Low Vs. High-Risk Investments For Beginners

One of the most important factors to consider when deciding on an investment is the level of risk involved. Every type of investment product has a level of risk that the investor will assume, and every individual investor has a level of risk they are willing to tolerate. Generally, the higher the potential risk, the higher potential reward, and vice-versa. Let’s look at the basic characteristics of some low-risk and high-risk investments.

Fixed-rate Investments

As the name implies, fixed-rate investments are guaranteed to pay a stated rate of interest on the amount invested. At the end of the investment period, the issuer will also repay the investor the amount they invested. This makes them low-risk investments. Two of the most common fixed-rate investments are certificates of deposit and bonds.

Certificates of deposit, frequently referred to as CDs, are issued by banks. CDs are insured by the Federal Deposit Insurance Corporation (FDIC) for up to $250,000 per depositor, per bank. This means that in the unlikely event that the issuing bank fails, the investor can be sure that they will receive up to $250,000 of their money back.

Bonds, another low-risk, fixed-rate investment, can be issued by governments and corporations. Bonds are not covered by FDIC insurance, but are backed by the credit quality of the government or corporation that issues them. Because they are backed by the full faith and credit of the U.S. government, treasury bonds are considered risk-free. Bonds can be high risk, too: high-yield bonds, sometimes called “junk bonds”, are issued by entities with low credit ratings. They pay better interest rates than higher-quality bonds, but it is more likely that the issuers of these bonds will default on their obligations. As a trade-off for the safety that fixed-rate investments provide, their returns are usually lower than those of higher-risk investments.


Though the stock market has historically been one of the most consistently high-performing asset classes, stocks are considered a high-risk investment. Many long-term investors, especially those saving for retirement, invest in stocks using index funds. Though stocks tend to grow over time, there are no guarantees associated with them, and there is a great potential for loss. Look no further than the financial crisis of 2008 for example, when the S&P 500, a common benchmark of the U.S. stock market, fell by 38%.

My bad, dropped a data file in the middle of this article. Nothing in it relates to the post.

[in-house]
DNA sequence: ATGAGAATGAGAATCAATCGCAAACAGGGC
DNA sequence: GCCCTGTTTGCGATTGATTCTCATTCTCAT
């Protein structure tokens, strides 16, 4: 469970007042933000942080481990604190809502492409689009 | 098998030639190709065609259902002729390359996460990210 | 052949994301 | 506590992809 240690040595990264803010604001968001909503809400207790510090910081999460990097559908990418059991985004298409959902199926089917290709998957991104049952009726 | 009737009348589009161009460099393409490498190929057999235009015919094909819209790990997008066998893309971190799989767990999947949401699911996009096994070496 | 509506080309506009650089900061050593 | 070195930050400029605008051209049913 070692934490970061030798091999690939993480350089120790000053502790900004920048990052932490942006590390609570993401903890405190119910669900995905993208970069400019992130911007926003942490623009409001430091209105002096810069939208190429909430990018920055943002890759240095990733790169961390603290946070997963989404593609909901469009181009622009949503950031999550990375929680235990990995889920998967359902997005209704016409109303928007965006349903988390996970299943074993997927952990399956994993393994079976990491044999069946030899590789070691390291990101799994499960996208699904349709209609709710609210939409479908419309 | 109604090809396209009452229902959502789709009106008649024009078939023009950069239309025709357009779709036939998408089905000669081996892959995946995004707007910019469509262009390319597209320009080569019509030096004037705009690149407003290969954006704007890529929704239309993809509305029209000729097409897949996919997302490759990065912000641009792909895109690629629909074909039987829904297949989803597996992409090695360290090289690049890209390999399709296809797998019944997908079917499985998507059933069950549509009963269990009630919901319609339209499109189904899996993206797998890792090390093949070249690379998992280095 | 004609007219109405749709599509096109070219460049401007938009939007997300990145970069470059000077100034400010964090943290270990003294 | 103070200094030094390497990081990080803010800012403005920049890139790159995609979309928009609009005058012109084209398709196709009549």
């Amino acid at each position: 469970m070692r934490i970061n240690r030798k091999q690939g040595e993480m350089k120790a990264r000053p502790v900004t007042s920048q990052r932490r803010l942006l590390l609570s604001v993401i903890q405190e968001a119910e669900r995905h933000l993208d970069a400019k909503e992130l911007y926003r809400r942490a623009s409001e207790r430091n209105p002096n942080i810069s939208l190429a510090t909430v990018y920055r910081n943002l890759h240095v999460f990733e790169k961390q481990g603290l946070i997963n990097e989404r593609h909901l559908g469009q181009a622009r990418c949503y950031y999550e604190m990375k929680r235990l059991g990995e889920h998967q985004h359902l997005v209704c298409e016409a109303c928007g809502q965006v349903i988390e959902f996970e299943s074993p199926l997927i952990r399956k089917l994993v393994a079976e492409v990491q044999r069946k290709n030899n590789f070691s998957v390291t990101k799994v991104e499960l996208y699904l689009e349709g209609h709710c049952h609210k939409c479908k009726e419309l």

Certain types of stocks tend to be riskier than others. The stock of a well-established, “blue-chip” company will generally be the least risky type of stock. Stocks of smaller companies, especially those that are in emerging foreign markets or highly speculative industries, are generally more subject to dramatic price swings and high risk of loss.

An extremely high-risk way to invest in stocks is with leveraged exchange-traded funds. The return of these funds is calculated by multiplying the performance of a stock market index by two or three times, magnifying the gain or loss that the index experiences. This can result in incredible gains or devastating losses.

Precious Metals

Precious metals, one of the world’s most enduring investments, have risk characteristics that are a bit different than those of other investments. The prices of these metals can be subject to fluctuation, but many investors consider precious metals to be a way to hedge against inflation and offset losses suffered by their other investments during times of economic distress. Investor Andreas Christian summed it well when he said: “Although precious metals can be subject to volatility, the security they provide in times of economic turmoil is unmatched. Holding some precious metals can actually be an effective way to de-risk a portfolio.”

Clearly, it is important for all investors to understand the risks of investments they are considering, and to ensure that their portfolios are constructed in ways that appropriately reflect the amount of risk they are willing to tolerate.